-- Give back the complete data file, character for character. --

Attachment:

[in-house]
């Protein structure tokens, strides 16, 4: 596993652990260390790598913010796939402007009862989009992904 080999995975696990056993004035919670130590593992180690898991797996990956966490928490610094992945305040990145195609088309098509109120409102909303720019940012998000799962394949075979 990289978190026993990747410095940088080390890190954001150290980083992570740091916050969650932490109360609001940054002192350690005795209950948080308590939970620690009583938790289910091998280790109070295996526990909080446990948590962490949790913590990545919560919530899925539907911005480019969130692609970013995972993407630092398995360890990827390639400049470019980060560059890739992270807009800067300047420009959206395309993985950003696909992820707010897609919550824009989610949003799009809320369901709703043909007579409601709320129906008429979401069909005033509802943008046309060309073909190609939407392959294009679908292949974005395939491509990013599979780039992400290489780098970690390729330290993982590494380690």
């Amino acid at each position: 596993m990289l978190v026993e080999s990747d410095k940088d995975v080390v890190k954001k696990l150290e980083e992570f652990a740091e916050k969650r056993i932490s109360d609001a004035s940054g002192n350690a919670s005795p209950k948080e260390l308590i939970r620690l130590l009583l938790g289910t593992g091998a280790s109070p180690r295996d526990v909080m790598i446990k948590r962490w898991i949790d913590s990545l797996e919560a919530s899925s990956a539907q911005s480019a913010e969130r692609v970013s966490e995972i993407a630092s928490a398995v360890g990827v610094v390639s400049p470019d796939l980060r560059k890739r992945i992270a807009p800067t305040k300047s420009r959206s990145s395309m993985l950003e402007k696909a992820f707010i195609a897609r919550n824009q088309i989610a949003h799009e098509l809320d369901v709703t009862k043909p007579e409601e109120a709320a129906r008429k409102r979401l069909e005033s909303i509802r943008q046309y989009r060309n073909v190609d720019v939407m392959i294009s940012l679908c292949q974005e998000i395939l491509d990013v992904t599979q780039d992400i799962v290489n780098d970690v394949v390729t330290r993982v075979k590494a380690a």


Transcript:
[in-house]
């Protein structure tokens, strides 16, 4: 596993652990260390790598913010796939402007009862989009992904 080999995975696990056993004035919670130590593992180690898991797996990956966490928490610094992945305040990145195609088309098509109120409102909303720019940012998000799962394949075979 990289978190026993990747410095940088080390890190954001150290980083992570740091916050969650932490109360609001940054002192350690005795209950948080308590939970620690009583938790289910091998280790109070295996526990909080446990948590962490949790913590990545919560919530899925539907911005480019969130692609970013995972993407630092398995360890990827390639400049470019980060560059890739992270807009800067300047420009959206395309993985950003696909992820707010897609919550824009989610949003799009809320369901709703043909007579409601709320129906008429979401069909005033509802943008046309060309073909190609939407392959294009679908292949974005395939491509990013599979780039992400290489780098970690390729330290993982590494380690």
């Amino acid at each position: 596993m990289l978190v026993e080999s990747d410095k940088d995975v080390v890190k954001k696990l150290e980083e992570f652990a740091e916050k969650r056993i932490s109360d609001a004035s940054g002192n350690a919670s005795p209950k948080e260390l308590i939970r620690l130590l009583l938790g289910t593992g091998a280790s109070p180690r295996d526990v909080m790598i446990k948590r962490w898991i949790d913590s990545l797996e919560a919530s899925s990956a539907q911005s480019a913010e969130r692609v970013s966490e995972i993407a630092s928490a398995v360890g990827v610094v390639s400049p470019d796939l980060r560059k890739r992945i992270a807009p800067t305040k300047s420009r959206s990145s395309m993985l950003e402007k696909a992820f707010i195609a897609r919550n824009q088309i989610a949003h799009e098509l809320d369901v709703t009862k043909p007579e409601e109120a709320a129906r008429k409102r979401l069909e005033s909303i509802r943008q046309y989009r060309n073909v190609d720019v939407m392959i294009s940012l679908c292949q974005e998000i395939l491509d990013v992904t599979q780039d992400i799962v290489n780098d970690v394949v390729t330290r993982v075979k590494a380690a």